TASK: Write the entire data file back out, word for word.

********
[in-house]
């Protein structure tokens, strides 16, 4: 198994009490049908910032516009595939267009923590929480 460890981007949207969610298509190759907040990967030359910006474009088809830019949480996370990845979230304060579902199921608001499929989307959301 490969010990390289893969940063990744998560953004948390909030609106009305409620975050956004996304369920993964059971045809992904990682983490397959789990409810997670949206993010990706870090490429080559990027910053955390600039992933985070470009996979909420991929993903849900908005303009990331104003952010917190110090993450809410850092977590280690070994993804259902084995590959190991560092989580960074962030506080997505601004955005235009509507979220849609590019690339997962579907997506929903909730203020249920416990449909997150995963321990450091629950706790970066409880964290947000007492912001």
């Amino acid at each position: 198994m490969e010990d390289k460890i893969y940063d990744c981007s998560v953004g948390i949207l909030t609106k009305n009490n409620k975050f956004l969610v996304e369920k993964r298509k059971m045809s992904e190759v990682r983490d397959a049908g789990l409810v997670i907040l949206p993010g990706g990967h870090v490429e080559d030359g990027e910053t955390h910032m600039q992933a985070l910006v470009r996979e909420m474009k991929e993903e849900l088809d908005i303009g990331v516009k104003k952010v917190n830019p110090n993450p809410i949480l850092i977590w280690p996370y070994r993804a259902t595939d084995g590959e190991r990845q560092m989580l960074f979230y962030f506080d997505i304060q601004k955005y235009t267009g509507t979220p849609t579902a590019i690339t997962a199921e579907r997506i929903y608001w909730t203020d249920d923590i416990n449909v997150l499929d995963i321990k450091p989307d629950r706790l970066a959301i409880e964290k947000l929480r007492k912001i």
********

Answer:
[in-house]
């Protein structure tokens, strides 16, 4: 198994009490049908910032516009595939267009923590929480 460890981007949207969610298509190759907040990967030359910006474009088809830019949480996370990845979230304060579902199921608001499929989307959301 490969010990390289893969940063990744998560953004948390909030609106009305409620975050956004996304369920993964059971045809992904990682983490397959789990409810997670949206993010990706870090490429080559990027910053955390600039992933985070470009996979909420991929993903849900908005303009990331104003952010917190110090993450809410850092977590280690070994993804259902084995590959190991560092989580960074962030506080997505601004955005235009509507979220849609590019690339997962579907997506929903909730203020249920416990449909997150995963321990450091629950706790970066409880964290947000007492912001």
């Amino acid at each position: 198994m490969e010990d390289k460890i893969y940063d990744c981007s998560v953004g948390i949207l909030t609106k009305n009490n409620k975050f956004l969610v996304e369920k993964r298509k059971m045809s992904e190759v990682r983490d397959a049908g789990l409810v997670i907040l949206p993010g990706g990967h870090v490429e080559d030359g990027e910053t955390h910032m600039q992933a985070l910006v470009r996979e909420m474009k991929e993903e849900l088809d908005i303009g990331v516009k104003k952010v917190n830019p110090n993450p809410i949480l850092i977590w280690p996370y070994r993804a259902t595939d084995g590959e190991r990845q560092m989580l960074f979230y962030f506080d997505i304060q601004k955005y235009t267009g509507t979220p849609t579902a590019i690339t997962a199921e579907r997506i929903y608001w909730t203020d249920d923590i416990n449909v997150l499929d995963i321990k450091p989307d629950r706790l970066a959301i409880e964290k947000l929480r007492k912001i």